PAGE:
Cyber security is no longer just about financial and reputational loss

Written by Jenni Davidson on 7 March 2017 in Feature

As the internet of things becomes more common, cyber security is not just about financial and reputational loss, but also physical safety

Deputy First Minister John Swinney speaking at the Holyrood Cyber Security 2017 conference - Image credit: Alistair Kerr/Holyrood

Cyber security is no longer about just financial and reputational loss, Tom Scholz, Research Vice President at Gartner, highlighted to Holyrood’s recent Cyber Security 2017 conference.

“In conventional security our objectives is what we used to refer to as the CIA model: confidentiality, integrity and availability.

"In the digital business world, increasingly, we also have to start at the element of physical safety,” he said.


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In a stark reminder of what could be at stake, Scholz asked delegates to imagine they were in charge of technology for a mining company.

“In a conventional environment, if our company or our enterprise or our agency gets hacked, we might lose some money, it will be embarrassing, the reputation will be damaged, but all of us will go home at night.

“But if you’re like one of my customers, if you work for one of the large mining houses…if somebody hacks into your ventilation control system and switches them off when you have 3,000 people three kilometres underground, people get hurt, or people can die.”

Similar themes were raised by TrendMicro’s Global Vice President Security Research, Rik Ferguson, as he discussed the benefits and threats of smart cities and the internet of things.

He explained: “You’ve got to think about what is the input into [the function of a smart device] and where could a hacker insert themselves into that.

“So we have to think about what are the other outcomes, how would I be able to have a parallel usage scenario or a usage scenario that doesn’t conform to the initial design.

“That’s what people mean when they say ‘think like a hacker’.”

One example he gave was Cayla, a doll that can be used by children to access the internet via voice recognition, which was recently banned in Germany after it was found that it could be accessed via Bluetooth by someone nearby and used to communicate with the child.

By 2018 there are predicted to be £3.3bn connected things in smart cities and by 2020 smart agents such as Siri, Alexa and bots could facilitate 40 per cent of interactions.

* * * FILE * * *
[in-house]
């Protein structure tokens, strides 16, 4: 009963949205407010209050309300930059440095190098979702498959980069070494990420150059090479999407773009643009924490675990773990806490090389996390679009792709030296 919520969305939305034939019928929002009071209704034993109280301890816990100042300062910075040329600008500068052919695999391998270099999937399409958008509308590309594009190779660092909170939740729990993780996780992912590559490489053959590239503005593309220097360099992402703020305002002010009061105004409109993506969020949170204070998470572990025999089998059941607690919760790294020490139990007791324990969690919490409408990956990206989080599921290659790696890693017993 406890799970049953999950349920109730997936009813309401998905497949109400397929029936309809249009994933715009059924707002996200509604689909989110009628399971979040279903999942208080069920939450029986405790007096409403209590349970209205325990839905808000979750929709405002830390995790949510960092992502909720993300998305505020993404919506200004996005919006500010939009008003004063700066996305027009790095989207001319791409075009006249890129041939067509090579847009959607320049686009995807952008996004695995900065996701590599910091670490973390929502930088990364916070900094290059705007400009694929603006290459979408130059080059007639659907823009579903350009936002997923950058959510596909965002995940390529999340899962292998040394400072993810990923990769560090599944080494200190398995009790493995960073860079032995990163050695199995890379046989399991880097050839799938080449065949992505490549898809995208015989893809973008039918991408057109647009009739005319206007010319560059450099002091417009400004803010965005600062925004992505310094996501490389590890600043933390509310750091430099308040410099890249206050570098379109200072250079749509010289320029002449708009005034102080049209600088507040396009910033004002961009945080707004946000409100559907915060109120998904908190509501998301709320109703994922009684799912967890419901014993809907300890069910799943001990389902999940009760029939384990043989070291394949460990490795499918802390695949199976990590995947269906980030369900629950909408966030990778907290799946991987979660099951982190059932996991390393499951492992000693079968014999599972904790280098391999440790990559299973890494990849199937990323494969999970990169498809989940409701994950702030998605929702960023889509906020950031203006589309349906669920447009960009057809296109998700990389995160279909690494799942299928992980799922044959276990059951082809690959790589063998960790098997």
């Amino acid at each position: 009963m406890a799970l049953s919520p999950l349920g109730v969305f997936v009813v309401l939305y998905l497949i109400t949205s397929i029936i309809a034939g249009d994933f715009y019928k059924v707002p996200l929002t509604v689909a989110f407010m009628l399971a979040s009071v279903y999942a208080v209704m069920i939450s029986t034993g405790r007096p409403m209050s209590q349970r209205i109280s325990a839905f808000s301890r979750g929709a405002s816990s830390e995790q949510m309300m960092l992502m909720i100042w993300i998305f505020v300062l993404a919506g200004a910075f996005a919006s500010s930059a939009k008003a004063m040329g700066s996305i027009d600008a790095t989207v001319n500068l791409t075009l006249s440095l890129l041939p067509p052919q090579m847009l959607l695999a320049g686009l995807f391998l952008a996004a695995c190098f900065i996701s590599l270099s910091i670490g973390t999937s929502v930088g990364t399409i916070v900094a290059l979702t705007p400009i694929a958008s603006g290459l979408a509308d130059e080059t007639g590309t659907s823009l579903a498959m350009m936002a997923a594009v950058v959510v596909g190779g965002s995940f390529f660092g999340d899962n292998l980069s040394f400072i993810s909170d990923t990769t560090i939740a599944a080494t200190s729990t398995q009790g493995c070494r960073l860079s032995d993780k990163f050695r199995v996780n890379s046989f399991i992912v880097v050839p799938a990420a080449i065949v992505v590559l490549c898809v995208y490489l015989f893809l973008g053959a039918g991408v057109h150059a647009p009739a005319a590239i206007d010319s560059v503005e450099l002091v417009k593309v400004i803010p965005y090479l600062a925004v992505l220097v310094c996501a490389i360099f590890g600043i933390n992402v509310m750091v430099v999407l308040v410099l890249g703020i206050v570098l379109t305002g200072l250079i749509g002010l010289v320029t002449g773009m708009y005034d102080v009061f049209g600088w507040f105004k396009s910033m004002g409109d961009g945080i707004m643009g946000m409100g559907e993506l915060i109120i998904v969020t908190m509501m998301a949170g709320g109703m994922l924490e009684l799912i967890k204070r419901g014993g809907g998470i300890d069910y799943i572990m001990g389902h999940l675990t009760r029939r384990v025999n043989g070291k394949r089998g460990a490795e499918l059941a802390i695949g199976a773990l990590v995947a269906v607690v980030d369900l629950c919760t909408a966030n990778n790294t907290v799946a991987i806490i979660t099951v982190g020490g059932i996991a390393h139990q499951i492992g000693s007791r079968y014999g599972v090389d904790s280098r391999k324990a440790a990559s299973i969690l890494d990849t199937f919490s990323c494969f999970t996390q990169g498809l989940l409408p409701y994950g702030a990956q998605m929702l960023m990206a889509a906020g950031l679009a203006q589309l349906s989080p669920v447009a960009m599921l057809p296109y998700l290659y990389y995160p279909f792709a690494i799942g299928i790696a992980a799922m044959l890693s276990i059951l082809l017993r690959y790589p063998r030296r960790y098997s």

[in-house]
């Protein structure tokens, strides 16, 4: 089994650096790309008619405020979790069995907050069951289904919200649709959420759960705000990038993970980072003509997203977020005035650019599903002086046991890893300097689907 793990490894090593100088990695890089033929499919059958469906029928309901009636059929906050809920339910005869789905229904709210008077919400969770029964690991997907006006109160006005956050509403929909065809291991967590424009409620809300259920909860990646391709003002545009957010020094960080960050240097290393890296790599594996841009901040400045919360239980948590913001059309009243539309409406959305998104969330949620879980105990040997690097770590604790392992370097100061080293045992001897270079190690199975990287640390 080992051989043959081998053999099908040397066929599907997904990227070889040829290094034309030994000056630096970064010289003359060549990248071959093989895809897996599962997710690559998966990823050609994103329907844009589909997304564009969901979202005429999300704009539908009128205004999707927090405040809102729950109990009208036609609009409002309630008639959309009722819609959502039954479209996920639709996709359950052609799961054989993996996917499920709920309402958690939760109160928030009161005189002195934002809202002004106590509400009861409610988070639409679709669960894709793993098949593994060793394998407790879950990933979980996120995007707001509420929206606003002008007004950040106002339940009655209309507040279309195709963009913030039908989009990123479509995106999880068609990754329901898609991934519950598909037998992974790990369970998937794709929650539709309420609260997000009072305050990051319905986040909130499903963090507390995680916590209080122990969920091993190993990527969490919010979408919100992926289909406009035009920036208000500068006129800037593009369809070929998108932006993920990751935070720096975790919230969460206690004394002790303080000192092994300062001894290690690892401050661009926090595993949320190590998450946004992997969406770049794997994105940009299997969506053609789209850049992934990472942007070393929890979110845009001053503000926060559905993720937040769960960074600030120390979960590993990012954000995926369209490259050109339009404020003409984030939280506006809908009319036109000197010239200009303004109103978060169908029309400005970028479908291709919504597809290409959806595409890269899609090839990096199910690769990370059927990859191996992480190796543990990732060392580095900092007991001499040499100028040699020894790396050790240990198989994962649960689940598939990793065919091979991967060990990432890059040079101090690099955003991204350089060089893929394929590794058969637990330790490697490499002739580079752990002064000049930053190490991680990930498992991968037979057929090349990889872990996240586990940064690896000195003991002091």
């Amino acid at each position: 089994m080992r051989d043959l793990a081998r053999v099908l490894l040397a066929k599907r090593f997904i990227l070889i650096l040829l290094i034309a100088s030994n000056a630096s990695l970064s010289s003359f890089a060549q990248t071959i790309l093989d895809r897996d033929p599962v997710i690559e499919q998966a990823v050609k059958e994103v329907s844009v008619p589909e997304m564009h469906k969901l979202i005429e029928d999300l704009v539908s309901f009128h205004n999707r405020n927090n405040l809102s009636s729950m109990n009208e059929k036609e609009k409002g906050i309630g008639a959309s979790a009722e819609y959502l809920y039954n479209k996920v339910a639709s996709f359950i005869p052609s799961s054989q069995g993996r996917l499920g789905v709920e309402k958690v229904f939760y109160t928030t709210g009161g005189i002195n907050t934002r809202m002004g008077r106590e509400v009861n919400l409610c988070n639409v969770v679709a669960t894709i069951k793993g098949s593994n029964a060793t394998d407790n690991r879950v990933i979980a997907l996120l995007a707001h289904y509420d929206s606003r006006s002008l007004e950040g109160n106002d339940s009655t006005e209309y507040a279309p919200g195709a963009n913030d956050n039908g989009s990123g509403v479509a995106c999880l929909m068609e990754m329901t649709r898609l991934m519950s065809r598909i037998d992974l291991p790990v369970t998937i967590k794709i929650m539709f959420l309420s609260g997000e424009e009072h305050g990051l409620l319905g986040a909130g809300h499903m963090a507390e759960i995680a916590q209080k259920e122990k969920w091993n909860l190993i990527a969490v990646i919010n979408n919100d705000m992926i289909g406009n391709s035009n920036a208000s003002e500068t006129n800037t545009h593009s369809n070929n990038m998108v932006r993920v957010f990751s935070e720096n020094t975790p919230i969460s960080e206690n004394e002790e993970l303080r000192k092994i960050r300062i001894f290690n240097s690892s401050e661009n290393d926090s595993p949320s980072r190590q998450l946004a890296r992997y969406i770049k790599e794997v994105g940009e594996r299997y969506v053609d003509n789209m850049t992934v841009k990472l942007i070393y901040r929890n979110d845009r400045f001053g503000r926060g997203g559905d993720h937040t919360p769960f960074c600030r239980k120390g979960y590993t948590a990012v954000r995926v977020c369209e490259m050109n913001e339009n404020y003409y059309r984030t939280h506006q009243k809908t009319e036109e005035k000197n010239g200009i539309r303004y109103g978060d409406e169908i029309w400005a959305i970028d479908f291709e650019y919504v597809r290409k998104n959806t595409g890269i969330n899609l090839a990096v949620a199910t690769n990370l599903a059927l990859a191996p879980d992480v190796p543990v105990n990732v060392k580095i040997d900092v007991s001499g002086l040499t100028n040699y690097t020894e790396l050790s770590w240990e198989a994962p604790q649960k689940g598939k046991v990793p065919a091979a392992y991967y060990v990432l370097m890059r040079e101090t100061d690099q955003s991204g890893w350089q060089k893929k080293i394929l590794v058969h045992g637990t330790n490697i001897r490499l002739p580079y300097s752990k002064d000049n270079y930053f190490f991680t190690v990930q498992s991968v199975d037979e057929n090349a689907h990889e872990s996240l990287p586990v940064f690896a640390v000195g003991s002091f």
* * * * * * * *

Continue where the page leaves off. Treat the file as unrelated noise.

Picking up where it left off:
Because at present many smart devices are consumer products, it is the purchaser that is responsible for the implications of using them, but that will change, Ferguson suggested.

“When it comes to privacy…who is responsible for this security?” he asked. “Well, right now, it’s you.

“You’re the person choosing to adopt this technology and to use it, you have to take responsibility for the risks that you take to generate to yourself, your family, your business or whatever.

“But as it begins to expand out into smart towns, smart cities, smart government…you people that are responsible for the cities of the future, the services of the future, you’re going to have to recognise that you’re taking this responsibility on you.”

Deputy First Minister John Swinney and Scottish Government Chief Information Officer Anne Moises both gave updates on the Scottish Government’s work on cyber resilience at national level, particularly progress on the Scottish Government’s cyber resilience strategy, a year after its launch.

In the first year this has included setting up the National Cyber Resilience Leaders’ Board, under the chairmanship of Hugh Aitken of the CBI, and a Cyber Resilience Learning Network has been created to bring together key professionals to determine how best to embed cyber resilience into the school curriculum and teacher training.

The National Cyber Security Centre’s Deputy Director for Digital Government, Alison Whitney, said there was a “huge amount” of activity that needs to be undertaken to ensure we are a cyber-resilient country, as she outlined the structure of the new centre, which was formally opened by the Queen last month, as well as some of its key aims and its collaboration work in Scotland.

A lunchtime session provided a quick introduction to GDPR, the stringent new EU data protection legislation that comes into force in May next year.

While on the radar for many already, Napier University’s Professor Bill Buchanan noted with concern that he didn’t see as much discussion about GDPR in Scotland as in London.

But with fines of up to four per cent of turnover for serious data breaches under the legislation, financial costs as well as safety implications are clearly still on the cyber security table.

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